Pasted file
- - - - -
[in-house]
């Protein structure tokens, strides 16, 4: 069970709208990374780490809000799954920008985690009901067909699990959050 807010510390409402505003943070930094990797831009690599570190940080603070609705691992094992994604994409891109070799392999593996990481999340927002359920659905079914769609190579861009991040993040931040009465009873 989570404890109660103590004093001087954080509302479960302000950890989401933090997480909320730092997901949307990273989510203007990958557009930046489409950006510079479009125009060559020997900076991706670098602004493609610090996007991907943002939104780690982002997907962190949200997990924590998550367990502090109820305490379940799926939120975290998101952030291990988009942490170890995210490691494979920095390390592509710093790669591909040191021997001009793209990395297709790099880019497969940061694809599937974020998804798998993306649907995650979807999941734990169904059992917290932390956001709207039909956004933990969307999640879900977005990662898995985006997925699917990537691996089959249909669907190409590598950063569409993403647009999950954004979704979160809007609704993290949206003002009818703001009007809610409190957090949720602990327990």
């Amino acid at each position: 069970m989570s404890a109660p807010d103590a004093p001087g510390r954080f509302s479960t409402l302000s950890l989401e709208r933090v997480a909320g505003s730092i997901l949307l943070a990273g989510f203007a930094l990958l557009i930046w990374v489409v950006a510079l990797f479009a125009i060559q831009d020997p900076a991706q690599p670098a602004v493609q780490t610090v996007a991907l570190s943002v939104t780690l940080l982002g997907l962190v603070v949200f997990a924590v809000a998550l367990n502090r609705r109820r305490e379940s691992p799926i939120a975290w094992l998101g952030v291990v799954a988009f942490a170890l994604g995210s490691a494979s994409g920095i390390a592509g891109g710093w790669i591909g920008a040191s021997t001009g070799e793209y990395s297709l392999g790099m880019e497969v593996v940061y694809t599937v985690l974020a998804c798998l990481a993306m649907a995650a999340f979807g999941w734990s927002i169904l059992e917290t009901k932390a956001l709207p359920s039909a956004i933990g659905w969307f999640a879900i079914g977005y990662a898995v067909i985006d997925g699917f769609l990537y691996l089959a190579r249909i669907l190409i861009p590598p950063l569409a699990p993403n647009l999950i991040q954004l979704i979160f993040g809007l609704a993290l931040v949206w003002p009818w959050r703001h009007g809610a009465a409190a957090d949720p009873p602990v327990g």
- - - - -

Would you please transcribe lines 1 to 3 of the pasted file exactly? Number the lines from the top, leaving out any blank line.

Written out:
[in-house]
């Protein structure tokens, strides 16, 4: 069970709208990374780490809000799954920008985690009901067909699990959050 807010510390409402505003943070930094990797831009690599570190940080603070609705691992094992994604994409891109070799392999593996990481999340927002359920659905079914769609190579861009991040993040931040009465009873 989570404890109660103590004093001087954080509302479960302000950890989401933090997480909320730092997901949307990273989510203007990958557009930046489409950006510079479009125009060559020997900076991706670098602004493609610090996007991907943002939104780690982002997907962190949200997990924590998550367990502090109820305490379940799926939120975290998101952030291990988009942490170890995210490691494979920095390390592509710093790669591909040191021997001009793209990395297709790099880019497969940061694809599937974020998804798998993306649907995650979807999941734990169904059992917290932390956001709207039909956004933990969307999640879900977005990662898995985006997925699917990537691996089959249909669907190409590598950063569409993403647009999950954004979704979160809007609704993290949206003002009818703001009007809610409190957090949720602990327990």
């Amino acid at each position: 069970m989570s404890a109660p807010d103590a004093p001087g510390r954080f509302s479960t409402l302000s950890l989401e709208r933090v997480a909320g505003s730092i997901l949307l943070a990273g989510f203007a930094l990958l557009i930046w990374v489409v950006a510079l990797f479009a125009i060559q831009d020997p900076a991706q690599p670098a602004v493609q780490t610090v996007a991907l570190s943002v939104t780690l940080l982002g997907l962190v603070v949200f997990a924590v809000a998550l367990n502090r609705r109820r305490e379940s691992p799926i939120a975290w094992l998101g952030v291990v799954a988009f942490a170890l994604g995210s490691a494979s994409g920095i390390a592509g891109g710093w790669i591909g920008a040191s021997t001009g070799e793209y990395s297709l392999g790099m880019e497969v593996v940061y694809t599937v985690l974020a998804c798998l990481a993306m649907a995650a999340f979807g999941w734990s927002i169904l059992e917290t009901k932390a956001l709207p359920s039909a956004i933990g659905w969307f999640a879900i079914g977005y990662a898995v067909i985006d997925g699917f769609l990537y691996l089959a190579r249909i669907l190409i861009p590598p950063l569409a699990p993403n647009l999950i991040q954004l979704i979160f993040g809007l609704a993290l931040v949206w003002p009818w959050r703001h009007g809610a009465a409190a957090d949720p009873p602990v327990g």